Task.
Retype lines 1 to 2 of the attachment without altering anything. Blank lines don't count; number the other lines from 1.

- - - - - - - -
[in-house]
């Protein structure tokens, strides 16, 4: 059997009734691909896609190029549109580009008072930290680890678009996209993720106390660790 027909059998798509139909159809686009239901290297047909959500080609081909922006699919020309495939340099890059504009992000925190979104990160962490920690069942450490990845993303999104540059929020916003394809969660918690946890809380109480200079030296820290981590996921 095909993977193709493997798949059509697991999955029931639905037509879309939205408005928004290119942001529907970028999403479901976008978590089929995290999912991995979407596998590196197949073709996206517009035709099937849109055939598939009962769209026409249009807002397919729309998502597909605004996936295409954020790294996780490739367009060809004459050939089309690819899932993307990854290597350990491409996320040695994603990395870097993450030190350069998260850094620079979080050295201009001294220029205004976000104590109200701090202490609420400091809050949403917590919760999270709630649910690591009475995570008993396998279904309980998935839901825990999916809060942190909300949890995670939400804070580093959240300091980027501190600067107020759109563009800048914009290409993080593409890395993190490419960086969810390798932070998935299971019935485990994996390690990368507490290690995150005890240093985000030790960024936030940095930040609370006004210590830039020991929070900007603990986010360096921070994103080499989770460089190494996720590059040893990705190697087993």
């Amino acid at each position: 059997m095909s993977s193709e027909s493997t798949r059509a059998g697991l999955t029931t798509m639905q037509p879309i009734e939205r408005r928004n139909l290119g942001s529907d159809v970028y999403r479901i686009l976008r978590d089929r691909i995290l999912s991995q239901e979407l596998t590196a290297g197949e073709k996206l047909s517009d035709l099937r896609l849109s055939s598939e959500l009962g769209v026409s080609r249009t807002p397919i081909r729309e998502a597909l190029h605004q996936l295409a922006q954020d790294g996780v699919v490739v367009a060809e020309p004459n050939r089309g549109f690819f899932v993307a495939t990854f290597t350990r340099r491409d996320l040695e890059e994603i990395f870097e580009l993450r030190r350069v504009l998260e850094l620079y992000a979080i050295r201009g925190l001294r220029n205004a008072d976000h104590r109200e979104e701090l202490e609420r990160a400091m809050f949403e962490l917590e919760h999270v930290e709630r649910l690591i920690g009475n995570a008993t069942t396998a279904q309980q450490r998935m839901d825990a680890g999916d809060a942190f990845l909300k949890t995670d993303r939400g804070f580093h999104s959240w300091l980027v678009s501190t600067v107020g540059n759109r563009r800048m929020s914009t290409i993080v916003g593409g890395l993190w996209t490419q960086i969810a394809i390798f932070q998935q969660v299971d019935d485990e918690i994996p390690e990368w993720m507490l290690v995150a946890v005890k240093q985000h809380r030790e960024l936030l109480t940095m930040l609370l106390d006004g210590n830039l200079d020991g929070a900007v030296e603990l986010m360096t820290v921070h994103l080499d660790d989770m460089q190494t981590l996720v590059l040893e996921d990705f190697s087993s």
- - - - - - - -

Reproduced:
[in-house]
């Protein structure tokens, strides 16, 4: 059997009734691909896609190029549109580009008072930290680890678009996209993720106390660790 027909059998798509139909159809686009239901290297047909959500080609081909922006699919020309495939340099890059504009992000925190979104990160962490920690069942450490990845993303999104540059929020916003394809969660918690946890809380109480200079030296820290981590996921 095909993977193709493997798949059509697991999955029931639905037509879309939205408005928004290119942001529907970028999403479901976008978590089929995290999912991995979407596998590196197949073709996206517009035709099937849109055939598939009962769209026409249009807002397919729309998502597909605004996936295409954020790294996780490739367009060809004459050939089309690819899932993307990854290597350990491409996320040695994603990395870097993450030190350069998260850094620079979080050295201009001294220029205004976000104590109200701090202490609420400091809050949403917590919760999270709630649910690591009475995570008993396998279904309980998935839901825990999916809060942190909300949890995670939400804070580093959240300091980027501190600067107020759109563009800048914009290409993080593409890395993190490419960086969810390798932070998935299971019935485990994996390690990368507490290690995150005890240093985000030790960024936030940095930040609370006004210590830039020991929070900007603990986010360096921070994103080499989770460089190494996720590059040893990705190697087993």